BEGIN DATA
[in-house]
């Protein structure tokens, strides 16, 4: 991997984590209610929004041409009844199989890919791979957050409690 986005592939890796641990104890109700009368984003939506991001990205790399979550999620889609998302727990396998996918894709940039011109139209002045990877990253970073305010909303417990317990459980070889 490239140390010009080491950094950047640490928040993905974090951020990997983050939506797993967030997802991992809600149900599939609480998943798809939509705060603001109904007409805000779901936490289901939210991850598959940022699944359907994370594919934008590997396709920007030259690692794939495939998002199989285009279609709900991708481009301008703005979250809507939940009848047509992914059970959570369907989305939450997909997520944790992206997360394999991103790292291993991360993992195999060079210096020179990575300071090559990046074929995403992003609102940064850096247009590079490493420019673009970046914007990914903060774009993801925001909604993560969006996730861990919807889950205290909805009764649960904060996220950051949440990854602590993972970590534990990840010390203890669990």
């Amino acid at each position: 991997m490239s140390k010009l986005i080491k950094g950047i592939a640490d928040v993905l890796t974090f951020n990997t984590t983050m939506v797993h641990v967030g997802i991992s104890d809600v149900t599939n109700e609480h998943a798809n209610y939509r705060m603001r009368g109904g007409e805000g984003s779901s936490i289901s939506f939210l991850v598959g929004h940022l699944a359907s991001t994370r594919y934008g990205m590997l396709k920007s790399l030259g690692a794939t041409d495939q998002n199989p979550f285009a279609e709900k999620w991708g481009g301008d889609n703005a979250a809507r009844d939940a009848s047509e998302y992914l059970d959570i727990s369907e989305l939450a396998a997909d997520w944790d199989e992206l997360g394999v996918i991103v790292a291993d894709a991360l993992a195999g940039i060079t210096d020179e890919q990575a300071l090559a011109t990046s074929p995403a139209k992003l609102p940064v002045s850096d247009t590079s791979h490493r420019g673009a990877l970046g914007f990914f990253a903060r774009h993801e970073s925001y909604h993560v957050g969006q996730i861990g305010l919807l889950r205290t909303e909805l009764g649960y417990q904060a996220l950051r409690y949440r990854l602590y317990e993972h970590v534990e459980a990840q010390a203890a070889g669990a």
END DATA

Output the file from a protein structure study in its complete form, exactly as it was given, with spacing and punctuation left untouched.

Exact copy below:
[in-house]
């Protein structure tokens, strides 16, 4: 991997984590209610929004041409009844199989890919791979957050409690 986005592939890796641990104890109700009368984003939506991001990205790399979550999620889609998302727990396998996918894709940039011109139209002045990877990253970073305010909303417990317990459980070889 490239140390010009080491950094950047640490928040993905974090951020990997983050939506797993967030997802991992809600149900599939609480998943798809939509705060603001109904007409805000779901936490289901939210991850598959940022699944359907994370594919934008590997396709920007030259690692794939495939998002199989285009279609709900991708481009301008703005979250809507939940009848047509992914059970959570369907989305939450997909997520944790992206997360394999991103790292291993991360993992195999060079210096020179990575300071090559990046074929995403992003609102940064850096247009590079490493420019673009970046914007990914903060774009993801925001909604993560969006996730861990919807889950205290909805009764649960904060996220950051949440990854602590993972970590534990990840010390203890669990």
């Amino acid at each position: 991997m490239s140390k010009l986005i080491k950094g950047i592939a640490d928040v993905l890796t974090f951020n990997t984590t983050m939506v797993h641990v967030g997802i991992s104890d809600v149900t599939n109700e609480h998943a798809n209610y939509r705060m603001r009368g109904g007409e805000g984003s779901s936490i289901s939506f939210l991850v598959g929004h940022l699944a359907s991001t994370r594919y934008g990205m590997l396709k920007s790399l030259g690692a794939t041409d495939q998002n199989p979550f285009a279609e709900k999620w991708g481009g301008d889609n703005a979250a809507r009844d939940a009848s047509e998302y992914l059970d959570i727990s369907e989305l939450a396998a997909d997520w944790d199989e992206l997360g394999v996918i991103v790292a291993d894709a991360l993992a195999g940039i060079t210096d020179e890919q990575a300071l090559a011109t990046s074929p995403a139209k992003l609102p940064v002045s850096d247009t590079s791979h490493r420019g673009a990877l970046g914007f990914f990253a903060r774009h993801e970073s925001y909604h993560v957050g969006q996730i861990g305010l919807l889950r205290t909303e909805l009764g649960y417990q904060a996220l950051r409690y949440r990854l602590y317990e993972h970590v534990e459980a990840q010390a203890a070889g669990a």